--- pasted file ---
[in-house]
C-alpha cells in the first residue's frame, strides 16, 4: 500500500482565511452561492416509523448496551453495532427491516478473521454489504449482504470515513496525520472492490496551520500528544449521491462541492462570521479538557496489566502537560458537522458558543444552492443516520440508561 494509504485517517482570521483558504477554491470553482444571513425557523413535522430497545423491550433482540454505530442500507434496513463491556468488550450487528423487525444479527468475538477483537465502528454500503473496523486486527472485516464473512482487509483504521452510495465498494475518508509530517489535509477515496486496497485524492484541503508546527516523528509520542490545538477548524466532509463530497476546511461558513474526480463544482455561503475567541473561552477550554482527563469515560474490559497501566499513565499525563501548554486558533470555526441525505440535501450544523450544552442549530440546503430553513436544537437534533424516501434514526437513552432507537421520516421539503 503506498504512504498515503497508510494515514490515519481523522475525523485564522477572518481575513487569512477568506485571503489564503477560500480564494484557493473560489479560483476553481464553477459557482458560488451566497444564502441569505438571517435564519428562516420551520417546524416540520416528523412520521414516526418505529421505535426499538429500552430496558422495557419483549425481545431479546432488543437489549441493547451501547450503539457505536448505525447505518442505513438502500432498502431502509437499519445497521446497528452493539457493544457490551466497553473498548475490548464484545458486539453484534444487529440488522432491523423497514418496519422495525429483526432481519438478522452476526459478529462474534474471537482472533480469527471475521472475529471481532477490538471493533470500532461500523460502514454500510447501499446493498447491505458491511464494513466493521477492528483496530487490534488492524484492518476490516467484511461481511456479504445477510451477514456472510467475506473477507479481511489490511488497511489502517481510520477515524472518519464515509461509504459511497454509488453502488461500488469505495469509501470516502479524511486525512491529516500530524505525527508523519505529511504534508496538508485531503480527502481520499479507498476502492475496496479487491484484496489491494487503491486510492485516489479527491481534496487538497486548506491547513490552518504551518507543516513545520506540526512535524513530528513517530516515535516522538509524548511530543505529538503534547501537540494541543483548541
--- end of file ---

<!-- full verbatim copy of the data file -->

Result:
[in-house]
C-alpha cells in the first residue's frame, strides 16, 4: 500500500482565511452561492416509523448496551453495532427491516478473521454489504449482504470515513496525520472492490496551520500528544449521491462541492462570521479538557496489566502537560458537522458558543444552492443516520440508561 494509504485517517482570521483558504477554491470553482444571513425557523413535522430497545423491550433482540454505530442500507434496513463491556468488550450487528423487525444479527468475538477483537465502528454500503473496523486486527472485516464473512482487509483504521452510495465498494475518508509530517489535509477515496486496497485524492484541503508546527516523528509520542490545538477548524466532509463530497476546511461558513474526480463544482455561503475567541473561552477550554482527563469515560474490559497501566499513565499525563501548554486558533470555526441525505440535501450544523450544552442549530440546503430553513436544537437534533424516501434514526437513552432507537421520516421539503 503506498504512504498515503497508510494515514490515519481523522475525523485564522477572518481575513487569512477568506485571503489564503477560500480564494484557493473560489479560483476553481464553477459557482458560488451566497444564502441569505438571517435564519428562516420551520417546524416540520416528523412520521414516526418505529421505535426499538429500552430496558422495557419483549425481545431479546432488543437489549441493547451501547450503539457505536448505525447505518442505513438502500432498502431502509437499519445497521446497528452493539457493544457490551466497553473498548475490548464484545458486539453484534444487529440488522432491523423497514418496519422495525429483526432481519438478522452476526459478529462474534474471537482472533480469527471475521472475529471481532477490538471493533470500532461500523460502514454500510447501499446493498447491505458491511464494513466493521477492528483496530487490534488492524484492518476490516467484511461481511456479504445477510451477514456472510467475506473477507479481511489490511488497511489502517481510520477515524472518519464515509461509504459511497454509488453502488461500488469505495469509501470516502479524511486525512491529516500530524505525527508523519505529511504534508496538508485531503480527502481520499479507498476502492475496496479487491484484496489491494487503491486510492485516489479527491481534496487538497486548506491547513490552518504551518507543516513545520506540526512535524513530528513517530516515535516522538509524548511530543505529538503534547501537540494541543483548541